Get a piece of MDF about 6" wide with the factory straight edge one side.

    Double stick tape the factory edge about 1/16" inside of the edge you want to join.

    Run the wood against the bit with the bearing following the MDF edge.
     
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  11. Brek01

    Brek01 TDPRI Member

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    i am another that struggled to joint, i don't own a jointer. i eventually sussed it with the router, but i only use a straight edge on one side of the two pieces. you use the rounded edge of the router as the contact point, not the flat edge (that is a stability aid when tightening the bit). pic is of my fist successful joint. joint is perfect, i am so pleased with myself lol. 61BBA684-26E1-445A-9E4A-DB3896E949A8.jpeg
     
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  12. RickyRicardo

    RickyRicardo Friend of Leo's

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    For tops I do the old school method. Works great. Check this out at about 6:10.
     
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  13. enorbet2

    enorbet2 TDPRI Member

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    I should first mention that I own several many decades old (some , hundreds of years) old planes, saws, braces, etc. and generally prefer hand tools for most work on electric guitars BUT when I must join two planks end-to-end I resort to the "new fangled" and use a "biscuit" machine with hardwood "biscuits". They make alignment trivial and no amount of clamp tightening will cause any slippage. More importantly, it substantial increases glued surface area as well as acts in more than one plane.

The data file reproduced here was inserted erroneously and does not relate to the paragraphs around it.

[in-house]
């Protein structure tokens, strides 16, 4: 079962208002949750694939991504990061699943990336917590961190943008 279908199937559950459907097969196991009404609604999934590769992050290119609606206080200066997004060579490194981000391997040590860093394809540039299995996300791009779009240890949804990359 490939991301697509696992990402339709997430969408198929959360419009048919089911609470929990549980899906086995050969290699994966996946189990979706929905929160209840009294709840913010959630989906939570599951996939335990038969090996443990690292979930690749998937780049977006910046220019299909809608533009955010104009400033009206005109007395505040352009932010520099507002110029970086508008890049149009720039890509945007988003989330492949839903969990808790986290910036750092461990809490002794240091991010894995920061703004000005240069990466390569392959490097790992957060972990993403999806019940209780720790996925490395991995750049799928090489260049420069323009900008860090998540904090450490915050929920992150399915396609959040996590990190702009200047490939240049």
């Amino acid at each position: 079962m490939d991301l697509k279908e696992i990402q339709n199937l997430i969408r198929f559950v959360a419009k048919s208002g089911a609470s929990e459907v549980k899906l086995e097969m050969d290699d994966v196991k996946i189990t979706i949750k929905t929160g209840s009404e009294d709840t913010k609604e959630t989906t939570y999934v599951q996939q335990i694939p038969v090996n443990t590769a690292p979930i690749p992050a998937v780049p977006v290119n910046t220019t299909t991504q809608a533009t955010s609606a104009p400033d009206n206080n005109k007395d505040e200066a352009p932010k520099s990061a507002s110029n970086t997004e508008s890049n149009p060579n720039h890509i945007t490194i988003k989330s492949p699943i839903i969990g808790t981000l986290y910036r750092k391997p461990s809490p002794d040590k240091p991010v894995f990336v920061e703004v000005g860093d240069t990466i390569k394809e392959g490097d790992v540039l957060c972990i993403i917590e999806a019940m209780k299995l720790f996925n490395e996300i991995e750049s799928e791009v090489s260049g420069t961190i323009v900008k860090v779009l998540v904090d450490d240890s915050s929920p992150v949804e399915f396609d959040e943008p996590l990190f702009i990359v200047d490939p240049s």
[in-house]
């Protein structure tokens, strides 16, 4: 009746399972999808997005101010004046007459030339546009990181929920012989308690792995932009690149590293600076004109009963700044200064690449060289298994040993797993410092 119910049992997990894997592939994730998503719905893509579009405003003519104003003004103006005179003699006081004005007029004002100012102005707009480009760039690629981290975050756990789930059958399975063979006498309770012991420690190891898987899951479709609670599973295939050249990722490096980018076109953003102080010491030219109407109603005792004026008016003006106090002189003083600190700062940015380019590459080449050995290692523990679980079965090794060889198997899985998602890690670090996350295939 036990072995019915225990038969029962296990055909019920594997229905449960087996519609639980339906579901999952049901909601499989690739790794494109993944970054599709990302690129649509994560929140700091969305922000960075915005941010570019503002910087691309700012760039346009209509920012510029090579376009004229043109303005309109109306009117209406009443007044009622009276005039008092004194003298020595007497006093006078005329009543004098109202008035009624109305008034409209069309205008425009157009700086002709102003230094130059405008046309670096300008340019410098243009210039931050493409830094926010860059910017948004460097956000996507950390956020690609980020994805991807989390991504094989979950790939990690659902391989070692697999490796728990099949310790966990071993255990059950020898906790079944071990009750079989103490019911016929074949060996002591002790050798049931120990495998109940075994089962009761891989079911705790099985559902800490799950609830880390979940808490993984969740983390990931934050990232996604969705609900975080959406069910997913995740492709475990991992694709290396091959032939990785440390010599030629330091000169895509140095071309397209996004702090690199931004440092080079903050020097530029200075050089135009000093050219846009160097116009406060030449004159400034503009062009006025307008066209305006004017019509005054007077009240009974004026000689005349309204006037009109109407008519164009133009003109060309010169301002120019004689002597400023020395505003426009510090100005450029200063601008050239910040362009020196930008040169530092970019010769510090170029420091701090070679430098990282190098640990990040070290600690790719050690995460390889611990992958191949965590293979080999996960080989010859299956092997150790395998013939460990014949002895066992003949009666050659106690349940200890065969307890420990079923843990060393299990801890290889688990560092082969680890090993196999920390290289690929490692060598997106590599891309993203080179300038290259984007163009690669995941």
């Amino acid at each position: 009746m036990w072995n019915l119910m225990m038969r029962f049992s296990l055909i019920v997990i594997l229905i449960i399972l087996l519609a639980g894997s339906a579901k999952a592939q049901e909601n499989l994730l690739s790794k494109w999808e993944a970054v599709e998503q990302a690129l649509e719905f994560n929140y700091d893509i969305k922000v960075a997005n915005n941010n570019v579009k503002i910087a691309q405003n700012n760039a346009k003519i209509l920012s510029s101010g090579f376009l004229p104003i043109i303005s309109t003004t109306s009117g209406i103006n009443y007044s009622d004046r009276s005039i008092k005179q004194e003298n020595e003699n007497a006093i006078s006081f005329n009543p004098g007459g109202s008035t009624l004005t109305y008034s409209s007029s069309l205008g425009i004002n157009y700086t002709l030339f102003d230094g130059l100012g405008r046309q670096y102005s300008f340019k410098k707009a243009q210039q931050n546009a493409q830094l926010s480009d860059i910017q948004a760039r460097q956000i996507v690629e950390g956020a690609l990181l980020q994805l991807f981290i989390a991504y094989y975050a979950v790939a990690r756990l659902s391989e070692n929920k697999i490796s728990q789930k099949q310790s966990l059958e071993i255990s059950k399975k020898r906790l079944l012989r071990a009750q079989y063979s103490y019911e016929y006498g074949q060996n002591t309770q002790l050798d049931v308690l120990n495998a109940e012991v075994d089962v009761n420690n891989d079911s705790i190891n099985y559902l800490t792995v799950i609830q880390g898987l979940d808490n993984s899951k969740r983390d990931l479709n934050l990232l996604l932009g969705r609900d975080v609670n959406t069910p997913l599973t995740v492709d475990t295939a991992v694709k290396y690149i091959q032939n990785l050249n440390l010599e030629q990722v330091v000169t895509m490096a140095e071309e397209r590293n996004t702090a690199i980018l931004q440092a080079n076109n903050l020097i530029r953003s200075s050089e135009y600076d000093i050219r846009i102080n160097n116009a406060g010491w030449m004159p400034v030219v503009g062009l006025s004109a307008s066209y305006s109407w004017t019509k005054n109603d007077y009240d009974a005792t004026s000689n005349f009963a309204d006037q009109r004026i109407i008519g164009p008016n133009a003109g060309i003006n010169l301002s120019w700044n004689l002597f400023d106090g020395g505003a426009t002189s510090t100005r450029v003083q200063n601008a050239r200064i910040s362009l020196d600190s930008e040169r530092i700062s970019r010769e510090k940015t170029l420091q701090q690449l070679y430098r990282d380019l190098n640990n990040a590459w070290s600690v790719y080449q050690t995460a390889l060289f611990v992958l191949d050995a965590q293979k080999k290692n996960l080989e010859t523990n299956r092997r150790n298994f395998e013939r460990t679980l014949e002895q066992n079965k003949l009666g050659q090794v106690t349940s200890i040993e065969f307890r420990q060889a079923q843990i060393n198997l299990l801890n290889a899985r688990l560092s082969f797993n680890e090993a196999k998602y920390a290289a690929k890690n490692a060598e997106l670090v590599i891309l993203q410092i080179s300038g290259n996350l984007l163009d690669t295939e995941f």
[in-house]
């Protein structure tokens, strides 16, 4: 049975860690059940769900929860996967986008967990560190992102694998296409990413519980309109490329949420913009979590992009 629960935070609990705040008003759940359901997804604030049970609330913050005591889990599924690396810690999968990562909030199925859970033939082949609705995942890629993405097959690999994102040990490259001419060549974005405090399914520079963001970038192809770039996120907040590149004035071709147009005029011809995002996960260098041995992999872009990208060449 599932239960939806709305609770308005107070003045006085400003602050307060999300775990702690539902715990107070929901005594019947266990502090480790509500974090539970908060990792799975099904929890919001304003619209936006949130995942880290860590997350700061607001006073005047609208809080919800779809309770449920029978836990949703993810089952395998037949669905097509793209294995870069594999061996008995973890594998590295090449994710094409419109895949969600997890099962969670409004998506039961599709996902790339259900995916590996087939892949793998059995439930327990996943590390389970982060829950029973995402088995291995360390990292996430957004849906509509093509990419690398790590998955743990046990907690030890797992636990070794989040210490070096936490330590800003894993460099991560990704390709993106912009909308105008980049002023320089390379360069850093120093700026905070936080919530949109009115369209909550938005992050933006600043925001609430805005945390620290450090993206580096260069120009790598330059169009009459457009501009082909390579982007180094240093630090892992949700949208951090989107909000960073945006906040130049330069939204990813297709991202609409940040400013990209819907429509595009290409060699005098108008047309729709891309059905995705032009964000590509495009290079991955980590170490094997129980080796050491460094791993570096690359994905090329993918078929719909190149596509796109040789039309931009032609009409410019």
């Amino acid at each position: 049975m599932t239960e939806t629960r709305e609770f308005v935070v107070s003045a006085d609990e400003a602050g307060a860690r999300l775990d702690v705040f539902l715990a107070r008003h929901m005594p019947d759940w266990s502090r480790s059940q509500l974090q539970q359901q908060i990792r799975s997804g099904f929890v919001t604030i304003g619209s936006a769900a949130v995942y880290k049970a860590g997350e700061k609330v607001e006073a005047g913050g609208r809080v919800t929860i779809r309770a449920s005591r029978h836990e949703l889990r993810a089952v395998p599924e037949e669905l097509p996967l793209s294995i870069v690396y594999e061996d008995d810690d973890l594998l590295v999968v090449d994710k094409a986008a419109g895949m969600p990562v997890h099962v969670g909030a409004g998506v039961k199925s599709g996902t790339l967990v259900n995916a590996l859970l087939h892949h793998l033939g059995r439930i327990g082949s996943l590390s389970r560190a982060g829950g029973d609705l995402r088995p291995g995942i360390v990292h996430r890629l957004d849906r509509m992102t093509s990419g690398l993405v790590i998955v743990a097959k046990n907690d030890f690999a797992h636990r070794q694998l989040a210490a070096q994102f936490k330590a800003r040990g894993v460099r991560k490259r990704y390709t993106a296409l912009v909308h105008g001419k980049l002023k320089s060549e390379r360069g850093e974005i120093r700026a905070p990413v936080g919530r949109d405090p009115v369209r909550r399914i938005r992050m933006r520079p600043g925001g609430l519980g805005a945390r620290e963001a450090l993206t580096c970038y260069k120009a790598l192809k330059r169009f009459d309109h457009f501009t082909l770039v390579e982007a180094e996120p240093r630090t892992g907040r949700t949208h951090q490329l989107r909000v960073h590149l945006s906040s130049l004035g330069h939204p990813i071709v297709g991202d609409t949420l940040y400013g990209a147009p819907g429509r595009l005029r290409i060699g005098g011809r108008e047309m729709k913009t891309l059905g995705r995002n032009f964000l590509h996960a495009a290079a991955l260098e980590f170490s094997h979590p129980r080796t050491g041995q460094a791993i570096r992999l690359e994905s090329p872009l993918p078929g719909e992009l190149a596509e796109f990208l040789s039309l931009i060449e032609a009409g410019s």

Originally I bought a used Makita for around $100 USD. I still have it but a few years later I bought a Ryobi new because I prefer the grip and the Makita only gets occasional usage..
     
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  14. Laren

    Laren Tele-Meister

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    Must be all the positive feedback from you guys. I seemed to get it straight from the jointer looking OK today. Sapele bottom, purple sycamore top and something I saw in LIDLs today which made me laugh,